The Office of Management and Budget forecasts that by 2016 gross federal debt will reach 105 percent of GDP, and the debt held by private investors will reach 76 percent[xi]. Much of this forecast can be attributed to the increase in government spending. In 2010 federal spending reached 24.1 percent – well above the 18-20 percent average since 1970. Much of the increase in spending can be traced to the growth of mandatory outlays which rose from 6.0 percent of GDP in 1970 to 14.7 percent now[xii]. Furthermore, the majority of future government expenses is predetermined by these mandatory outlays which consist of social insurance commitments for health care and Social Security. The Congressional Budget Office projects that mandatory outlays will increase by an average of 4.4 percent annually between 2012 and 2020 compared to an average growth rate of 6.4 percent between 1999 and 2008[xiii]. The rate of growth is projected to slow because under current law payments to doctors in the Medicare program are expected to decline and provisions that boosted payments for Medicaid, unemployment compensation, and refundable tax credits are set to expire. In reality, all of this will probably not occur, and mandatory outlays will probably continue to increase by 6.4 percent, or greater, per year over the next decade. For example, Medicare outlays are controlled by the rate-setting system – the “sustainable growth rate” – that controls the fees paid for physicians’ services. Under that system, the CBO projects that the fees will be reduced in each upcoming year. Yet, in every year since 2003, legislation has overridden the scheduled reductions. The odds are that this will continue to occur in the future, and thus the CBO projected numbers are lower than the actual numbers. Even with the effects of the rate-setting system, the CBO estimates that future spending for Medicare will grow by 7 percent per year over the next decade. A large portion of that increase will occur because the baby bomber generation continues to grow older. In 2009, Medicare had approximately 46 million beneficiaries, but by 2020 that number is expected to climb to 61 million. Combined spending for Medicare, Medicaid, and the Children’s Health Insurance Program accounted for 21 percent of the budget in 2010[xiv].
Healthcare spending is not the only program affected by the aging of the population. In 2010, Social Security expenditures were greater than the program’s non-interest income for the first time since 1983[xvi]. The cash deficit for 2010 – and for future years – will be made up by redeeming trust fund assets from the General Fund of the Treasury. Trust fund reserves are expected to be depleted by 2036, at which point tax income would be sufficient to pay only about three-quarters of scheduled benefits through 2085[xvii].
Spending Cuts or Tax Increases?
Over the past year, the debt debates brought conflicting viewpoints on how to solve the country’s long term fiscal problems. Democrats wanted to combine raising taxes on the wealthy with cuts to discretionary spending. Republicans were completely against raising taxes and instead focused on cutting both discretionary and mandatory spending. What is the ideal solution? In new research economists Kevin Hassett, Andrew Biggs, and Matt Jensen analyzed the history of fiscal consolidations in 21 countries of the Organization for Economic Cooperation and Development over 37 years[xviii]. In only around one-fifth of cases do countries reduce their debt-to-GDP ratios by 4.5 percentage points three years following the beginning of consolidation. According to their data the successful attempts relied almost exclusively on reduced government expenditures, while unsuccessful ones relied on tax increases. The average successful fiscal consolidation consisted of 85 percent spending cuts and 15 percent tax increases. Moreover, their research indicated that successful consolidations allotted 38 percent of the spending cuts to entitlements, 25 percent to reductions in government salaries, and the rest from areas including subsidies, infrastructure and defense. Similarly, a 1996 research paper by Columbia University economist Roberto Perotti concluded that "the more persistent adjustments are the ones that reduce the deficit mainly by cutting two specific types of outlays: social expenditure and the wage component of government consumption. Adjustments that do not last, by contrast, rely primarily on labor-tax increases and on capital-spending cuts."[xix]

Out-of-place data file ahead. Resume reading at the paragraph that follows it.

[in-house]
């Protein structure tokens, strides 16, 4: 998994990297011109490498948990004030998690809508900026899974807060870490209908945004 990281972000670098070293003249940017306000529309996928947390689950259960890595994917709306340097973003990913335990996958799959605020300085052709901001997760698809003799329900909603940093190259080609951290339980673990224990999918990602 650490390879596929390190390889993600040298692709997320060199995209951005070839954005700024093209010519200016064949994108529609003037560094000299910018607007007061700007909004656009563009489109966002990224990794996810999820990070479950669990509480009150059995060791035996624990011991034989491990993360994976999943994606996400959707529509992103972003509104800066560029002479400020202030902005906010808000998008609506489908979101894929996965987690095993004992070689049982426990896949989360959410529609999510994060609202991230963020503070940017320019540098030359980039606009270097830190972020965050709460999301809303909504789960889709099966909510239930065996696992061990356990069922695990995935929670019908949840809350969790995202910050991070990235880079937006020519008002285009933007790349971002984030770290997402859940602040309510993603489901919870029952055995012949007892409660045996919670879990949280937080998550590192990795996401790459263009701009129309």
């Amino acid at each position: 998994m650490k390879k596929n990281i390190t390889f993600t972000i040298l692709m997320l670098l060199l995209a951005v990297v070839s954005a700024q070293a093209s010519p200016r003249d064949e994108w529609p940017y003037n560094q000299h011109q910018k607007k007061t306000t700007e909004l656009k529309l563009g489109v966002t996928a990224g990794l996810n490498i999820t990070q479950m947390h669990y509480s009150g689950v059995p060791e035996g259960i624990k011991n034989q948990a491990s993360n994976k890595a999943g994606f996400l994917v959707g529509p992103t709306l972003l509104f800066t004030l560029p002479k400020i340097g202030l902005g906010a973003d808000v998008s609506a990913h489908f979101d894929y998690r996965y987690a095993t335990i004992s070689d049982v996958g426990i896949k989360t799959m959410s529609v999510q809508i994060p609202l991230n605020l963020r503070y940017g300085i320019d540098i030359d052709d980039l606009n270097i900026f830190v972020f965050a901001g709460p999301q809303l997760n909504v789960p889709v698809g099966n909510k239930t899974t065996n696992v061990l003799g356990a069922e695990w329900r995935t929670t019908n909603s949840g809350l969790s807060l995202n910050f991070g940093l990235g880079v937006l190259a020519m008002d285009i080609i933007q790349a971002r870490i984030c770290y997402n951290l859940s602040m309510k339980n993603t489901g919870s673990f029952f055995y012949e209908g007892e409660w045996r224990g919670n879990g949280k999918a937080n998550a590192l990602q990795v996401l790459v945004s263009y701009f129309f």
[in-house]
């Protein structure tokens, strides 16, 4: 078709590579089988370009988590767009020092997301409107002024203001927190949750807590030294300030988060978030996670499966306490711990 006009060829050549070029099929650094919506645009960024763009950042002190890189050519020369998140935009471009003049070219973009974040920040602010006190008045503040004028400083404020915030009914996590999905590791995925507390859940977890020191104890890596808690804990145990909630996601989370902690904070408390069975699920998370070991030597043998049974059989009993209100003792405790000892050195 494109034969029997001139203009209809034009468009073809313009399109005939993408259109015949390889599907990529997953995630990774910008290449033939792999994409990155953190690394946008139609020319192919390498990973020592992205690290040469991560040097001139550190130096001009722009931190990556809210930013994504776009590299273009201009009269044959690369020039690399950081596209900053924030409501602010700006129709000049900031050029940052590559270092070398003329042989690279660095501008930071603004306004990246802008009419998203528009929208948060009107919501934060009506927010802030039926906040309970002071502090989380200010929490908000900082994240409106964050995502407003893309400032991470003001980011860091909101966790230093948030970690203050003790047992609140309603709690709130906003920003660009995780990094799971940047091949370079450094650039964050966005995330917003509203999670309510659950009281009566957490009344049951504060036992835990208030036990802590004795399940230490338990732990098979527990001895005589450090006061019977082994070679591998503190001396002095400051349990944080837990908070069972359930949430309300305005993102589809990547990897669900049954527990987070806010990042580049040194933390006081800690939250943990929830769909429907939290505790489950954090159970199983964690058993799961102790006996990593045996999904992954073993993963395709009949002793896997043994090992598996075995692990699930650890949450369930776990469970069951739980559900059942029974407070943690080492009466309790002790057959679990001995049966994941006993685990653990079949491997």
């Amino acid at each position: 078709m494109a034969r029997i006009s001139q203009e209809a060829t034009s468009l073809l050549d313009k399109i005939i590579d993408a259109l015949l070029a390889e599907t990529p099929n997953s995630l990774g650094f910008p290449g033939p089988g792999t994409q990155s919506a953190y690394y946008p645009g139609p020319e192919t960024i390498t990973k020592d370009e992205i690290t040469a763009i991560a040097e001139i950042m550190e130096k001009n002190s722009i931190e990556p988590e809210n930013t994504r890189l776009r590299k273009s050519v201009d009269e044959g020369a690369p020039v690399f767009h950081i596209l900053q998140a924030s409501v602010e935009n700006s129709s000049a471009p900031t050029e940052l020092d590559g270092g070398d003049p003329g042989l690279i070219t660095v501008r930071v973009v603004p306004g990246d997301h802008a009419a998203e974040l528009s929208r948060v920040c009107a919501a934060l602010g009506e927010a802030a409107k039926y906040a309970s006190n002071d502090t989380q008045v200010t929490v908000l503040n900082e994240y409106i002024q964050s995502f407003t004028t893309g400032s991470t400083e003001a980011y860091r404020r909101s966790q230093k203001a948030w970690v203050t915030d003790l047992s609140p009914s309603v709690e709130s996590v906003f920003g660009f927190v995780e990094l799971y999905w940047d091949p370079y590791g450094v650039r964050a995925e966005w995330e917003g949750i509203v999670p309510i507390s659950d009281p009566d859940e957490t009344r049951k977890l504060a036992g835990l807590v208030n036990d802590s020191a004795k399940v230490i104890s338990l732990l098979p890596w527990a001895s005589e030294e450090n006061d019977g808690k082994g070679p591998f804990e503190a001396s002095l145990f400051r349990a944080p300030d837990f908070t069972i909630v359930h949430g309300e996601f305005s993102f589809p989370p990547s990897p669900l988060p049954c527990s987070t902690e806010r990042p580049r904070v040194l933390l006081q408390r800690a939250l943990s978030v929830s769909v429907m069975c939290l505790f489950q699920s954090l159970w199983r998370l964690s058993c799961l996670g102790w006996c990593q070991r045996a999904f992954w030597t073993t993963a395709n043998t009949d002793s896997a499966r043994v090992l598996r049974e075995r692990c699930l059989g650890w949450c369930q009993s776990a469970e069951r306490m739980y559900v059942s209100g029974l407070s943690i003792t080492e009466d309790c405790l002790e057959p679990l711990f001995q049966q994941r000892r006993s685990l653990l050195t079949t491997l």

The Simpson-Bowles Plan
Led by co-chairs Alan Simpson and Erskine Bowles, the National Commission on Fiscal Responsibility and Reform was created in 2010 by President Obama to attempt to establish a plan to help the U.S. achieve fiscal sustainability in the long term. Needing 14 out of the 18 votes from those on the committee in order for the plan to be adopted, the plan received only 11 votes of acceptance.
Although the plan did not pass, it contained several recommendations that are worth further consideration:
Index the retirement age to longevity — i.e., increase the retirement age to qualify for Social Security — to age 69 by 2075.
Create a cap for Medicaid/Medicare growth that would force Congress and the President to increase premiums or co-pays or raise the Medicare eligibility age (among other options) if the system encounters cost overruns over the course of 5 years.
Increase Medicaid co-pays.
Freeze federal worker wage increases through 2014; eliminate 200,000 federal jobs by 2020; and eliminate 250,000 federal non-defense contractor jobs by 2015.
Reduce farm subsidies by $3 billion per year.
Reduce military forces in Europe and Asia by one-third.
Create 3 tax brackets (15, 25 and 35%); repeal or significantly curtail a number of popular tax deductions (including the state and local deduction and the mortgage interest deduction); and eliminate other tax expenditures.